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Blacks overcharged, forced more often into plea bargains

Residents decry Antelope Valley’s ‘Hanging Courthouse’

Merdies Hayes | 6/20/2014, midnight
Minority defendants in the Antelope Valley are being overcharged and forced to agree to plea bargains at a much higher ...
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• Whites are more likely to economically afford better legal representation and, therefore, enjoy more vigorous legal defense and advocacy;

• Minorities are more likely to be arrested for certain behaviors than Whites, notwithstanding that Whites and Blacks commit crimes at equivalent rates.

The report illustrated a common complaint among Black defendants and those who advocate for a change in sentencing guidelines by noting that African American neighborhoods are targeted more often for drug enforcement compared to their White counterparts. Therefore, the incident of arrest and conviction of Black persons are ultimately higher because these defendants—many of which are first-time offenders—commonly accept a plea bargain and thus admit guilt. Under sentencing, the report stated, “...once people have a criminal record, they are less likely to escape imprisonment.”

“The focus of the criminal justice system has shifted away from trials and juries and adjudication to a massive system of sentence bargaining that is heavily rigged against the accused,” said William Young, former chief judge of the U.S. District Court in Massachusetts in 2004.

In plea bargains, defendants are seldom informed about the underlying effects of pleading to a felony such as losing the right to vote, no access to college loans/aid, job discrimination and if they are non-citizens, the danger of being deported. In some cases, plea bargaining can mean a shorter sentence (assuming the case wasn’t overcharged to begin with). For poor defendants who are not in a position financially to fight charges that may be unfairly leveled against them, the plea bargain may be their only hope for life beyond prison.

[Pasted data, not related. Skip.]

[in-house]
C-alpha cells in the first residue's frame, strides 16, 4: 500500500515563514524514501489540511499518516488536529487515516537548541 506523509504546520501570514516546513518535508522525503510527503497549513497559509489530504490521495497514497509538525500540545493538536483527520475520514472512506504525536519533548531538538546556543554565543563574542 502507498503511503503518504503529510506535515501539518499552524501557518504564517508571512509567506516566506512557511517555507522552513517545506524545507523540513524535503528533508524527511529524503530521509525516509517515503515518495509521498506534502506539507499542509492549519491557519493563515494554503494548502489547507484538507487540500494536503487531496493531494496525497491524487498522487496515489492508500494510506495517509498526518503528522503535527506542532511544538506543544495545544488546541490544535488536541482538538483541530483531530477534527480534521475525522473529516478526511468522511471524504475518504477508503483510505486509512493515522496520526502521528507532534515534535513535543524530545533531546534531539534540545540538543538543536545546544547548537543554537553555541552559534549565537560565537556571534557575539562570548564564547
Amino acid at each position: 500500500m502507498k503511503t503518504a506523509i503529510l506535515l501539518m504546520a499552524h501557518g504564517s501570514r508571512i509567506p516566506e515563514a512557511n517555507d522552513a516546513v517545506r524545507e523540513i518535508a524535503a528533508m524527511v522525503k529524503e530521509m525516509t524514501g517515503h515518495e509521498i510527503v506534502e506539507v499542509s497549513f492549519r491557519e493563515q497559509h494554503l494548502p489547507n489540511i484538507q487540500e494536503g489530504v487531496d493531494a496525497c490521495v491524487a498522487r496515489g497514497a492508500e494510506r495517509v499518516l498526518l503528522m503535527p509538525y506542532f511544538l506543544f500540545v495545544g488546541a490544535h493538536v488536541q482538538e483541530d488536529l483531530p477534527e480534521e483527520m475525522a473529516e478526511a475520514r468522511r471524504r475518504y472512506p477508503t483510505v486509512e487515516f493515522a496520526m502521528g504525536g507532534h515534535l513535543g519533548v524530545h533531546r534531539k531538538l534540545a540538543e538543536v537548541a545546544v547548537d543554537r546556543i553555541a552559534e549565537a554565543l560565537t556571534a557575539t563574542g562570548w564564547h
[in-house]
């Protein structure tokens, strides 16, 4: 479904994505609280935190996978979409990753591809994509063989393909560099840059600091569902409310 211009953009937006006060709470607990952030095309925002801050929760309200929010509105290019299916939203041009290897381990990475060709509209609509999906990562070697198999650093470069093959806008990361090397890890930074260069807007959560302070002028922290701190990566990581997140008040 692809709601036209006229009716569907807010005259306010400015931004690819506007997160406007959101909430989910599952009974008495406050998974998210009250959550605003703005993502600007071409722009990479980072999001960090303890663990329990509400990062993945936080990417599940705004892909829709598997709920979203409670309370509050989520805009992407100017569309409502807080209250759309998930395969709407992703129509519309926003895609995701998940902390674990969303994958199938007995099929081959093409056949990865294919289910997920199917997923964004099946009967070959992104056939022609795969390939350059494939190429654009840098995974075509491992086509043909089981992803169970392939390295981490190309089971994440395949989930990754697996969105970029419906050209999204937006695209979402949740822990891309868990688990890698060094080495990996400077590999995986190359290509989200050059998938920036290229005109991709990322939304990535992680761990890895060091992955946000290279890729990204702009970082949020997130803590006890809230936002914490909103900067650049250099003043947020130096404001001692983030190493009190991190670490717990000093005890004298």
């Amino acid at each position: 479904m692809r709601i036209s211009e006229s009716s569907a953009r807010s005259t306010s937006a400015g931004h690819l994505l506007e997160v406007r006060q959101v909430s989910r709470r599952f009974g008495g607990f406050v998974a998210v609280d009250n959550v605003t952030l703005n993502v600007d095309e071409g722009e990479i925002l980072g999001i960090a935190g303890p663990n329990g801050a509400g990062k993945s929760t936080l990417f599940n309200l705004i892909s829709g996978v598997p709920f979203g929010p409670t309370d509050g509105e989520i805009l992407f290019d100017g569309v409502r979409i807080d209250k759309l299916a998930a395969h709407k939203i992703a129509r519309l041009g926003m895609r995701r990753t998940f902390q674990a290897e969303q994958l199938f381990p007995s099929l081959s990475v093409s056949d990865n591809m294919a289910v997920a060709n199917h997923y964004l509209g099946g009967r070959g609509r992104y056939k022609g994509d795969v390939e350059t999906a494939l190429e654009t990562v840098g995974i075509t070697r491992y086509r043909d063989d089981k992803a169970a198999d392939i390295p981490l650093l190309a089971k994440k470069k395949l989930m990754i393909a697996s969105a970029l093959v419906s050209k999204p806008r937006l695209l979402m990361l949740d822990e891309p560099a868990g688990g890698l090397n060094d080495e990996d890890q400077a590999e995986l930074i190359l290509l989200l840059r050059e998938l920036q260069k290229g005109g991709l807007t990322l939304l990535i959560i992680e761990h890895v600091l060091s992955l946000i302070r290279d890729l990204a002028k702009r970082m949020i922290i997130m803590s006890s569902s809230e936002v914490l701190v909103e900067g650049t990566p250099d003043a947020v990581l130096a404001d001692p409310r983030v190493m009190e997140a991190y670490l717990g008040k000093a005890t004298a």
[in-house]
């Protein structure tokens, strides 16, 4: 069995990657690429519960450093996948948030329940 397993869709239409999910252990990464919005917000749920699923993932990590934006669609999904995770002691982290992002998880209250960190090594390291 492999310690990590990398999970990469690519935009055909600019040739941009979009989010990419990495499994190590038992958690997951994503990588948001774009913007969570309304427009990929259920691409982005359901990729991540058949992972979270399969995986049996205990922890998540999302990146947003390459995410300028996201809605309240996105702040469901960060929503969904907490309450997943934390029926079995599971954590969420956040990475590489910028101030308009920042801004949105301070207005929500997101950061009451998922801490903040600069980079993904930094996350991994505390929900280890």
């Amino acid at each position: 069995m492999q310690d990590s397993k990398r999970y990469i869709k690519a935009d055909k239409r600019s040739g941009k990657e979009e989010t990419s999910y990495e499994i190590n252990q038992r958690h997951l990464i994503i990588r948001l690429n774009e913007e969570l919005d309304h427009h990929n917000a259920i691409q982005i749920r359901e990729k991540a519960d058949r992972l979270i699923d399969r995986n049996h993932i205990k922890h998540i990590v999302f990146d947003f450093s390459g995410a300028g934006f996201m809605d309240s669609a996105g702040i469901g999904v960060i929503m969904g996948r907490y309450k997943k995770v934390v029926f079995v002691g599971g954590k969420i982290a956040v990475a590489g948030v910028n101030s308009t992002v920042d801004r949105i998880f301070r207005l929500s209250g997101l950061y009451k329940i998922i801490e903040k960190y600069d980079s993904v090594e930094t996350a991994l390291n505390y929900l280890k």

Plea bargain rarely explained

Generally, defendants held in pretrial detention will plead guilty faster than those defendants released into the community prior to trial. But too many defendants, Smith said, are enticed into accepting a plea bargain and assume that no jail time is required because the charge—as it was explained to them—does not rise to the level of a felony and they can continue with their life. But that’s not always the case. Given the proliferation of background checks by employers, this effect can be devastating for many. Since the Sept. 11 2001 terror attacks, private security firms are increasingly conducting criminal background checks that are affecting many job seekers. Black and Latino hopefuls may not have a chance of gainful employment if a felony plea is found on their record.

Physical evidence, the number of charges and confessing to a crime during police/prosecutor interrogation can increase the probability of pleading guilty. Smith said many people who have contacted his office have had extra charges leveled against them stemming from something as common as a car accident.

The NAACP office in the Antelope Valley is frequently contacted by persons who say they have been overcharged and forced into plea bargains. “One man had a car accident and a fight ensued,” Smith explained. “He was charged with assault with a deadly weapon—he was outside of his car—but the alleged victim claimed he feared for his life because he thought the man was going to run over him. There’s another case in which a woman was charged with three felonies and refused a plea bargain because she was a Section 8 client and a guilty plea meant she would have to move out of her home. Because she wouldn’t agree to that initial plea bargain, she had an additional 20 felony counts charged against her and ended up serving two months in jail.” Smith said the 20 felony counts leveled against the woman were dismissed after she served her time.